See the Big Agnes Air Core Ultra
|Therm-a-Rest NeoAir XLite||$190||Air pad||12 oz.||2.5 in.||4.2||30D||4 x 9 in.|
|Nemo Switchback||$50||Foam||14.5 oz.||0.9 in.||2.0||N/A||5 x 20 in.|
|Therm-a-Rest NeoAir XTherm||$220||Air pad||15 oz.||2.5 in||6.9||70D||4 x 9 in.|
|Sea to Summit Ether Light XT||$180||Air pad||1 lb. 1.3 oz.||4 in.||3.2||30Dx40D||4.5 x 9.5 in.|
|Therm-a-Rest ProLite Plus||$105||Self-inflating||1 lb. 7 oz.||1.5 in.||3.2||50D||6.8 x 11 in.|
|Big Agnes SLX Tent Floor||$300||Air pad||2 lb. 11 oz.||3.5 in.||3.2||Unavail.||6 x 11 in.|
|Nemo Tensor Insulated||$160||Air pad||15 oz.||3 in.||3.5||20D||3 x 8 in.|
|Sea to Summit Comfort Light||$170||Air pad||1 lb. 5.9 oz.||2.5 in.||3.7||30Dx40D||4.5 x 9.5 in.|
|Nemo Flyer||$120||Self-inflating/air||1 lb. 7 oz.||2 in.||3.3||20D||6.5 x 10in.|
|Therm-a-Rest Z Lite SOL||$46||Foam||14 oz.||0.75 in.||2.0||N/A||5.5 x 20 in.|
|Big Agnes Q-Core Deluxe||$160||Air pad||1 lb. 9 oz.||3.5 in.||4.3||Unavail.||5 x 8.5 in.|
|REI Co-op Stratus Insulated||$90||Air pad||1 lb. 5 oz.||2.5 in.||3.3||Unavail.||5.3 x 7 in.|
|Therm-a-Rest NeoAir UberLite||$200||Air pad||8.8 oz.||2.5 in.||2.3||15D||3.5 x 6 in.|
|Sea to Summit UL Insulated||$140||Air pad||1 lb. 0.9 oz.||2 in.||3.1||30Dx40D||4 x 9 in.|
|Therm-a-Rest Trail Pro||$130||Self-inflating||1 lb. 13 oz.||3 in.||4.4||50D||8.8 x 11 in.|
|Exped DownMat XP 9||$249||Air pad||1 lb. 15.6 oz.||3.5 in.||7.8||75D||6.3 x 9.4 in.|
|Therm-a-Rest Trail Scout||$55||Self-inflating||1 lb. 6 oz.||1 in.||3.1||Unavail.||6.25 x 11 in.|
|Klymit Insulated Static V Lite||$100||Air pad||1 lb. 3.6 oz.||2.5 in.||4.4||30D||5 x 8 in.|
|REI Co-op Flash 3-Season||$100||Air pad||1 lb.||2 in.||3.2||30D||4 x 9.5 in.|
|Big Agnes Air Core Ultra||$60||Air pad||1 lb. 2 oz.||3.25 in.||1.4||70D||4 x 7 in.|
- Sleeping Pad Categories
- Thickness and Comfort
- Sleeping Pad R-Value: How Much Do You Need?
- Packed Size
- Sleeping Pad Dimensions and Shape
- Women's-Specific Sleeping Pads
- Durability (Denier)
- Inflation and Deflation: Valve Types
- Pump Sacks
- Sleeping Pad Care
- Sleeping Mattresses for Camping
Backpacking sleeping pads fall into three general categories: air, self-inflating, and closed-cell foam. Air pads offer unmatched compactness, often rolling down to the same size as a Nalgene bottle. They’re also the lightest option, while at the same time providing unmatched thickness. Bonded insulation or baffling techniques can bring impressive warmth, highlighted by the Therm-a-Rest XTherm with an R-value of 6.9. The primary downside is a greater puncture risk, and it’s a big consideration. Middle of the night deflations can ruin a trip really fast. Bringing along a patch kit should alleviate most concerns, but it’s still the biggest reason to not buy an air pad.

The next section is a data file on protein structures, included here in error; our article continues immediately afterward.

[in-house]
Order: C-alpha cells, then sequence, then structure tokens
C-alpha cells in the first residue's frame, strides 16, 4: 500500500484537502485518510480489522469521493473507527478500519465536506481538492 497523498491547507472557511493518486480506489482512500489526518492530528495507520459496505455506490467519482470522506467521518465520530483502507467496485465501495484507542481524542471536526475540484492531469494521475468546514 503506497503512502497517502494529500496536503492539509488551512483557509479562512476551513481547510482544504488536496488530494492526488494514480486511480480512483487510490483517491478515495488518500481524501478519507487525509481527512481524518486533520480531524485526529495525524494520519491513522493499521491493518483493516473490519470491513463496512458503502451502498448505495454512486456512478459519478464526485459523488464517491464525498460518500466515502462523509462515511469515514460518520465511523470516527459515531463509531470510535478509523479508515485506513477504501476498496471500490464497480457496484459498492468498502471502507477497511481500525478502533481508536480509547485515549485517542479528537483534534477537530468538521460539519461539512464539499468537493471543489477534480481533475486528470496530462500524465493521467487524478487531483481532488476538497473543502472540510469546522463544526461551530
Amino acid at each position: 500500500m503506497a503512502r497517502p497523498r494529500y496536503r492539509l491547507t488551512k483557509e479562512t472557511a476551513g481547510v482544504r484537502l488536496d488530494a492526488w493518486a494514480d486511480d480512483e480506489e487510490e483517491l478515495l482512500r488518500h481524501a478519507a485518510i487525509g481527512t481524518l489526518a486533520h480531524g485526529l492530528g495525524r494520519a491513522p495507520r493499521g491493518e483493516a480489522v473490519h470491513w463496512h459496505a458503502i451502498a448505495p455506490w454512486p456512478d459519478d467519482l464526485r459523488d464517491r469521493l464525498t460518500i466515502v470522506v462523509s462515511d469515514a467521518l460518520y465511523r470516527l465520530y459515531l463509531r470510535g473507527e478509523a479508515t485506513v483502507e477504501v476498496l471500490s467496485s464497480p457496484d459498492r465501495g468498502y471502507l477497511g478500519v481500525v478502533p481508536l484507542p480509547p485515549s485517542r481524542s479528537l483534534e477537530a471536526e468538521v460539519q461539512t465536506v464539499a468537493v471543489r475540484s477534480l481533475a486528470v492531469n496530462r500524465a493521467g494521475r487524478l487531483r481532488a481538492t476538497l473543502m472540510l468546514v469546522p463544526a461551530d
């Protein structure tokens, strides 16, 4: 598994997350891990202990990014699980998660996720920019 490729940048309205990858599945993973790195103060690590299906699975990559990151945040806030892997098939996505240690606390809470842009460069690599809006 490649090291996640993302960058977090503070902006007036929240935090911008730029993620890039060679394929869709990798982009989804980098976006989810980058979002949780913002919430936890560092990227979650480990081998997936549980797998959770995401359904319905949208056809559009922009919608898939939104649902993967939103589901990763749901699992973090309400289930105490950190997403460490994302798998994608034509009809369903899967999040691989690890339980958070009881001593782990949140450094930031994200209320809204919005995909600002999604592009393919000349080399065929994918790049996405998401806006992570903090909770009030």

The self-inflating mattress was a revolutionary idea when the Therm-a-Rest was invented in 1972. By combining open-cell foam and a space for the pad to expand and fill with air, it brought convenience, decent durability, and comfort. It’s a testament to that technology that most of today’s self-inflating pads haven’t deviated much. Compared with air pads, self-inflating options are more puncture resistant, and you still have some semblance of padding if it deflates in the middle of the night. Negatives are that the foam brings extra poundage and they don’t pack down as small as an equivalent air pad. Backpacking options are also often not as thick (exceptions include Sea to Summit's SI line), leading to complaints from side sleepers.
The old closed-cell foam pads still have a place on this list as a dependable, tried-and-true option. Yes, they’re the least comfortable option, don’t pack as small, and don’t have the highest R-values, but they also have exactly a zero percent chance of deflating in the middle of the night. And they’re the perfect secondary pads to bring along for winter camping. Designs like the Therm-a-Rest Z Lite and Nemo Switchback are staples for long-distance trekkers and thru-hikers due to their versatile and lightweight constructions.
Weight is a primary consideration for many backpackers—just look at the quick rise of the ultralight backpacking movement. On this list, you’ll find everything from the 8.8-ounce Therm-a-Rest NeoAir UberLite to the 2-pound-11-ounce Big Agnes SLX Tent Floor. We think that the best backpacking pad options are in the 12- to 18-ounce range, offering cutting-edge materials along with respectable levels of comfort and warmth. And our top pick, the Therm-a-Rest NeoAir XLite, does just that as a fantastic 3-season ultralight pad at just 12 ounces.
As with any piece of outdoor gear, the less it weighs the more fragile it will be. It doesn’t make a ton of sense to buy a $200 ultralight sleeping pad if you only plan on using it on a couple of easy weekend trips each summer. And regardless of its weight, make sure to take reasonable care when setting up camp and stowing your pad (more on this in "Sleeping Pad Care" below).
Comfort is relative when sleeping on the ground, and most people who can’t handle a night under the stars don’t backpack or camp at all. Backpacking pads are thinner and less plush than camping mattresses and pads, but the latest outdoor gear technology has made advances in this department. We think Sea to Summit’s Air Sprung Cells (2 inches thick on their Ultralight Insulated, 2.5 inches on their Comfort Light, and 4 inches on their Ether Light XT Insulated) make for some of the most comfortable sleeping pads around, although they can’t quite compete with Therm-a-Rest in terms of weight and R-value per ounce.